I'm trying to create an admin option page without the Settings API for some reasons. Then if I do so, I've heard that I need to use nonces for security. I'd like to know the correct way to use them.

This is what I've tried by following this page: Using nonce external of WP Admin admin.

Plugin Name: Demo for Using Nonce
Description: Demo plugin demonstrating how to use nonce
Author: Teno

// define constants
define("DEMONONCE", "demo_nonce");
define("DEMONONCEPAGESLUG", "demo_nonce_adminpage");

// create an option array
$arrOption = get_option(DEMONONCE);
update_option(DEMONONCE, array_merge(array(), is_array($arrOption) ? $arrOption : array()));

// admin menu
add_action('admin_menu', 'demo_nonce_adminmenu');
function demo_nonce_adminmenu() {
    add_options_page('Demo Plugin Menu for Nonce without Settings API', 'Demo Plugin Menu for Nonce without Settings API', 'manage_options', DEMONONCEPAGESLUG, 'demo_nonce_adminpage');
// admin page
function demo_nonce_adminpage() {
    $options = get_option(DEMONONCE);

    print_r($_POST); // for debugging
    echo '<br />';

    if(isset($_POST[DEMONONCE]['submitted']) && !wp_verify_nonce($_POST['name_of_nonce_field'], 'name_of_my_action')){

    if(isset($_POST[DEMONONCE]['submitted']) && $_POST[DEMONONCE]['submitted'] == 1){
        if (strlen(trim($_POST[DEMONONCE]['option_a'])) == 0) {
            $options['invalid'] = True;     
            echo '<div class="error settings-error"><p>Options are not saved.</p></div>';
        } else {    
            $options = array_merge($options, $_POST[DEMONONCE]); // it seems the tab caption is erased here
            update_option(DEMONONCE, $options);
            echo '<div class="updated"><p>Updates are saved.</p></div>';
    <div class="wrap">
        <?php // heading 
        screen_icon(); ?> <h2>Demo Plugin for Nonces without Settings API</h2>
        <h3>Page 1</h3>
        <form method="post" action="">  <?php // 'action=""' means to send the form post data to this page itself. ?>
            <?php wp_nonce_field('name_of_my_action', 'name_of_nonce_field'); ?>
            <input type="hidden" name="<?php echo DEMONONCE; ?>[submitted]" value="1" />
            <table class="form-table">
                <tr valign="top">
                    <th scope="row">Option A</th>
                        <input name="<?php echo DEMONONCE; ?>[option_a]" size="40" type="text" value="<?php echo $options['invalid']  ? $_POST[DEMONONCE]['option_a'] : $options['option_a']; ?>" />
                        <?php echo ($options['invalid'] && $options['invalid'] ) ? '<font color="red">* cannot be blank.</font>' :'' ?>
                <tr valign="top">
                    <th scope="row">Option B</th>
                        <input name="<?php echo DEMONONCE; ?>[option_b]" size="40" type="text" value="<?php echo $options['invalid'] ? $_POST[DEMONONCE]['option_b'] : $options['option_b']; ?>" />
            <?php submit_button(); ?>   
    </div> <!-- end the admin page wrapper -->

I placed if(isset($_POST[DEMONONCE]['submitted']) && !wp_verify_nonce($_POST['name_of_nonce_field'], 'name_of_my_action')){ return; } before displaying the form and placed <?php wp_nonce_field('name_of_my_action', 'name_of_nonce_field'); ?> in the form tag.

I'm still not sure if this is all okey. What strings should I put for 'name_of_nonce_field' and 'name_of_my_action' ? Could they be whatever I name?

And what else should I do besides nonces for creating a more secure administration page?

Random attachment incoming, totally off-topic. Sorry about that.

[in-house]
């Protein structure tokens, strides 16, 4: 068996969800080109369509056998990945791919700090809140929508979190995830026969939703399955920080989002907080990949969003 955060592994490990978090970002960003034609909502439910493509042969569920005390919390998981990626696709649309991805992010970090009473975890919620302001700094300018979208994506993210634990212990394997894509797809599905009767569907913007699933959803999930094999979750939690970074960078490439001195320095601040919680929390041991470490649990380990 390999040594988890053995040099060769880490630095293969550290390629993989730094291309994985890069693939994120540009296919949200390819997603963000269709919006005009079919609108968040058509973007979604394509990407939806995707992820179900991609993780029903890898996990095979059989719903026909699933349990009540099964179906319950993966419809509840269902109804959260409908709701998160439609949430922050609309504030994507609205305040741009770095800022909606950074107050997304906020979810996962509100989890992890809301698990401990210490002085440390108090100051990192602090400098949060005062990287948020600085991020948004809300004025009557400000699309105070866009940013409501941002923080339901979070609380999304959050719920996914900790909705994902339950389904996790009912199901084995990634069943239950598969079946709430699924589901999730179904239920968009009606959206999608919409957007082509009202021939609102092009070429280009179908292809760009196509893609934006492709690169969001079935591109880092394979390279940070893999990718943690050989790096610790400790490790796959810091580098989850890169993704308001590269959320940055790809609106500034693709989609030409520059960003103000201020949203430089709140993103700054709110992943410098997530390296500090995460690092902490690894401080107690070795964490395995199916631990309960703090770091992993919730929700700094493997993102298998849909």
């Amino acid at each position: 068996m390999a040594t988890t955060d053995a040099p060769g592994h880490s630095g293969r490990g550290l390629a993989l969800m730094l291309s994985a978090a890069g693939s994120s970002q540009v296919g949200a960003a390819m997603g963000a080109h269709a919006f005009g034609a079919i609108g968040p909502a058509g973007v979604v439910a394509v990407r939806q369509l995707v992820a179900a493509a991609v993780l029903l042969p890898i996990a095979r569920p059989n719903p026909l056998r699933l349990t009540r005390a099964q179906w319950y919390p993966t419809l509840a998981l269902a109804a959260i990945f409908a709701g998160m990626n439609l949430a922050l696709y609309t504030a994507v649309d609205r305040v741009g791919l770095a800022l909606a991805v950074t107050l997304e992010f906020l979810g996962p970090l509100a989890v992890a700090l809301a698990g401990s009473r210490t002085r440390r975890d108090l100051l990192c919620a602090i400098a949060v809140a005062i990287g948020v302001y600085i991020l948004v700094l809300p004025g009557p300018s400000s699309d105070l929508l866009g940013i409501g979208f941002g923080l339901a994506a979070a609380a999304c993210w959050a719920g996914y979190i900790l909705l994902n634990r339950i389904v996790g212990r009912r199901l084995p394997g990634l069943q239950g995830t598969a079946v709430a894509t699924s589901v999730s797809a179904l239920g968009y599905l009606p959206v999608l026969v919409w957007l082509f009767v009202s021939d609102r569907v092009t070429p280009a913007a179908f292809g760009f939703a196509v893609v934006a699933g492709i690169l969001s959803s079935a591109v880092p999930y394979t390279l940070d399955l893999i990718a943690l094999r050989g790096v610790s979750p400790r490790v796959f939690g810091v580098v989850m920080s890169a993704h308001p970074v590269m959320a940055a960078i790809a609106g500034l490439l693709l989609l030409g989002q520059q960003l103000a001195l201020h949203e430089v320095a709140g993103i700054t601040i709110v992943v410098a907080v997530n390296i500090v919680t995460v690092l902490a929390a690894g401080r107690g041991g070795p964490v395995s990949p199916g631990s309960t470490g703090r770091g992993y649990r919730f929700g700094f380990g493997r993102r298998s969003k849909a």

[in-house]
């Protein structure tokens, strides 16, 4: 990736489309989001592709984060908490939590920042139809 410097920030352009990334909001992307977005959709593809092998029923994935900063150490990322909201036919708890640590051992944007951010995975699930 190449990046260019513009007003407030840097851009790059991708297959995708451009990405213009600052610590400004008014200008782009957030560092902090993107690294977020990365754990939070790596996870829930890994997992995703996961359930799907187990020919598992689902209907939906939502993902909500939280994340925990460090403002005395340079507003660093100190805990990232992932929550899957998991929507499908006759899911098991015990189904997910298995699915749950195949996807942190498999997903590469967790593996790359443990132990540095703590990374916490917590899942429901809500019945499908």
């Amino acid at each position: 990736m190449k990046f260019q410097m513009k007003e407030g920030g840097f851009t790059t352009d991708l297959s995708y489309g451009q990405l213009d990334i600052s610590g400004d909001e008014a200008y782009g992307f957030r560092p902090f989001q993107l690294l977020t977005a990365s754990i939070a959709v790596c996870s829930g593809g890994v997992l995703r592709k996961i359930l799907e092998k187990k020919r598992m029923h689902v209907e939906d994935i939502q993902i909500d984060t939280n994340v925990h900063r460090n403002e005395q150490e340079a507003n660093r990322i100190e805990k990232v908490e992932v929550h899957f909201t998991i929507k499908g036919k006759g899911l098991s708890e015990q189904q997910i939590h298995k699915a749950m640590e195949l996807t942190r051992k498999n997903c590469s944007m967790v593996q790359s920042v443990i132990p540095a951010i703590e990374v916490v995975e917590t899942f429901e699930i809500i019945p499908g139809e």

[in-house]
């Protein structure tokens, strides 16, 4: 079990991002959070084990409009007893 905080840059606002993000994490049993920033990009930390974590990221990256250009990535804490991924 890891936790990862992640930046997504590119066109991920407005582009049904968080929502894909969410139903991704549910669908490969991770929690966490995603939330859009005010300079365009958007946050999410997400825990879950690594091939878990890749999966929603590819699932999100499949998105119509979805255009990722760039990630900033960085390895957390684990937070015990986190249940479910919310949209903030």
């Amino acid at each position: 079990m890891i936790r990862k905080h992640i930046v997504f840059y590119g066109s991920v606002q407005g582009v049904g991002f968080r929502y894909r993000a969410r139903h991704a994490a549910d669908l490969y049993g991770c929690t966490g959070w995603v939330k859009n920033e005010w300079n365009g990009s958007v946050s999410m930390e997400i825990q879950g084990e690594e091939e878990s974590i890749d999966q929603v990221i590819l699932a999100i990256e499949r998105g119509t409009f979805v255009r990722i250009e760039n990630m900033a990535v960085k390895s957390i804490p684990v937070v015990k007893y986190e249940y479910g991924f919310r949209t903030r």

• You would get a better answer if your code was a bit more focussed, but I will give it a try.
    – Jake
    Commented Aug 23, 2012 at 2:13

1 Answer 1


This is a very basic nonce setup for a plugin:

Create your nonce input in the form:

wp_nonce_field( basename(__FILE__), $nonce_key );

Then check your nonce once submitted:

if ( empty($_POST[$nonce_key]) || ! wp_verify_nonce( $_POST[$nonce_key], basename(__FILE__) ) ) return;

basename(FILE) just uses the current filename (eg: plugin_options.php) to create the nonce string. You need to provide a string that the nonce function will use to create a number unique to your task. The string you use to create the nonce number needs to be the same string you use check it.

You could create a custom string as well, for example: "demononce9384374", as long as you can use it to create the nonce and then check it later. It can remain constant in your plugin, it doesn't ever need to change. The nonce uses other variables to change the nonce string such as user id and time.

So in my example, "basename(FILE)" is my string, and will remain constant unless I am setting and checking in two different files, then it would cause a problem.

So your example should work great.

I think you are pretty covered. Outlining the correct capabilities (manage_options) in your "add_options_page" function and correctly checking the nonce should be good.

Edit: Escaping

It just occurred to me that I left a topic of security: Escaping

When you are outputting information to the page that has been submitted by a user, even on the backend.

These two functions are what I use most: esc_attr() & esc_html()

You can also add translation with esc_attr__() or esc_attr_e() & esc_html__() or esc_html_e()

For example:

value="<?php echo $options['invalid']  ? esc_attr($_POST[DEMONONCE]['option_a']) : esc_attr($options['option_a']); ?>"

More here: http://markjaquith.wordpress.com/2009/06/12/escaping-api-updates-for-wordpress-2-8/

  • Could it be whatever assigned to the string value for the variable $nonce_key?
    – Teno
    Commented Aug 23, 2012 at 2:51
  • Yeah. Usually something associated with your plugin/theme, but anything you want really. Just so it is the same on creation and testing.
    – Jake
    Commented Aug 23, 2012 at 15:53

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